It seemed an innocent question. I was having a brew at a beachfront Tiki Hut near my favorite launch ramp, along with a half dozen skippers also using the ramp. All I said was, “What do you guys think about supporting the drive while trailering?” And the opinions erupted. You’d think I’d asked if there was really a Santa Claus or a tooth fairy.
First, what are we talking about here? They’re called transom savers but they might easily be called drive savers, too. They might be as simple as a bar that extends from the outdrive or outboard back to the trailer, and it’s designed to reduce the road shocks transmitted to the boat transom.
A second reason for a drive saver is in case the locking mechanism, be it hydraulic or a simple locking pin, fails. Anyone who’s seen a lower unit be dragged down a concrete road for a few hundred yards, until the driver realizes what happened and stops safely, knows why they sell replacement lower units. The road can quickly grind right through the aluminum outer casing and start wrecking the gears inside, not to mention shred an expensive prop.
To get a definitive ans
wer, I started with boat manufacturers, which were divided in their advice. Some said their transoms were designed to handle heavy loads, both on the trailer and at sea, so no problem. Others, such as Tracker Boats, include an outboard support bar on their trailers as standard equipment.
The simplest solution is to leave the drive down, assuming there is sufficient road clearance under the drive skeg. But what is sufficient? Some guys suggest eight to 10 inches, but I know that going up a driveway with my trailer, I’d drag the skeg. Going over a big speed bump might tag the drive, too. The guys at the Tiki Hut who said they leave their drives down also noted they have tallish trailers that give them 16 to 20 inches of clearance.
Before looking at s
ome of the aftermarket transom supports, take a look at your outboard first. Many outboards include a swing-down tilt-lock bracket that will lock into a matching notch in the lower unit, thus holding it in the kicked-up position without relying on the hydraulic trim system.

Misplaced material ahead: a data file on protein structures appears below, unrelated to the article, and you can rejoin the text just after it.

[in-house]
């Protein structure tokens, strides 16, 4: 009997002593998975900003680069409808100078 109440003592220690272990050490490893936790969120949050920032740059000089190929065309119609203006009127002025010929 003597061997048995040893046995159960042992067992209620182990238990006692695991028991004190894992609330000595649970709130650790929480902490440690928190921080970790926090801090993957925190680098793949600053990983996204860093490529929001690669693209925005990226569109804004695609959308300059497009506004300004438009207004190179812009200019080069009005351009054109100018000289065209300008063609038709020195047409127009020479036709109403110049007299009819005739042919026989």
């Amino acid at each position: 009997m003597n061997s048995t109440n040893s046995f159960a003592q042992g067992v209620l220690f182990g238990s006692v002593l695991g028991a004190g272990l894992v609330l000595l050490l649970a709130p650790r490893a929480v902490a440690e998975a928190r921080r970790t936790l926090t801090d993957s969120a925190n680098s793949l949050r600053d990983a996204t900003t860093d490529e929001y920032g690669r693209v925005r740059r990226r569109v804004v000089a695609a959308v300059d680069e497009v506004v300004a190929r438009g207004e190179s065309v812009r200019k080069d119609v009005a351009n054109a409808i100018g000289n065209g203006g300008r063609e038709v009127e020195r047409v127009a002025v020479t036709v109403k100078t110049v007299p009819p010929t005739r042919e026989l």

Outboard manufacturers say these “locking brackets” are only intended for use during service, when a mechanic needs to lock the drive in place before working on trim cylinders, or for storage. And while these are a good first defense, most of the outboard mechanics I know jam something like a two-by-four under the hinge before they put their little fingers into a potential guillotine. Newer Evinrudes and Johnsons have spring-loaded tilt-locks but, again, the manufacturer says don’t use them while trailering.
A couple of guys at the Tiki Hut said they use the “locking brackets” regularly, but they always trim the engine down after putting the bracket in place, until they hear the trim system struggle against the bracket. They think that helps secure the bracket from bouncing loose.
Other guys at the Tiki Hut rely on the Home Depot Special Drive Support system: a two-by-four board 16 to 20 inches long that they wedge up into the hinge mechanism and then trim down against it to hold it in place. This has a positive locking effect, and it’s definitely low cost. It isn’t the best looking method, but if you lose or forget it, no big deal.
If you don’t want to leave your drive upright or use a two-by-four, you need to get an aftermarket transom saver. Find them at boat dealerships and marine hardware stores in a variety of shapes and sizes. Prices range from 10 bucks up to nearly $100, so choose wisely.
First, you’ll want the transom saver to be rust resistant, since it will be in and around water a lot. Obviously, it should be sturdy enough to support the weight of the engine and the drive, and it should be easy to attach. It should be secure, through rubber straps or pins, so it won’t come loose from the trailer or the drive. And finally, it should have some padding, to save the finish on the drive.
The most basic version is a bar that extends from the trailer to the drive, and West Marine offers several versions, as do companies with models such as the Attwood Swivl-EZE Lock N’ Stow, Yamaha Outboard Trailering Support, and Walmart Extreme Max.
A different version uses aluminum or rubber/plastic tubes that fit over the trim rams when they are in the up position. Just slip the tubes in place and trim the engine down for full support. Obviously, these only work on engines without hydraulic trim, and include the M-Y Wedge and the T-H Marine Motor Stik.
The Lock-n-Haul system uses a pair of aluminum rods that wedge between the lower unit and the transom but, like the other transom savers, the load on the transom isn’t really reduced: these protect against dropping your drive onto the road.
Some folks at the Tiki argued that raising the outboard better positions its weight over the transom, while others felt that leaving the outboard upright did much the same, and so the decision comes down to you.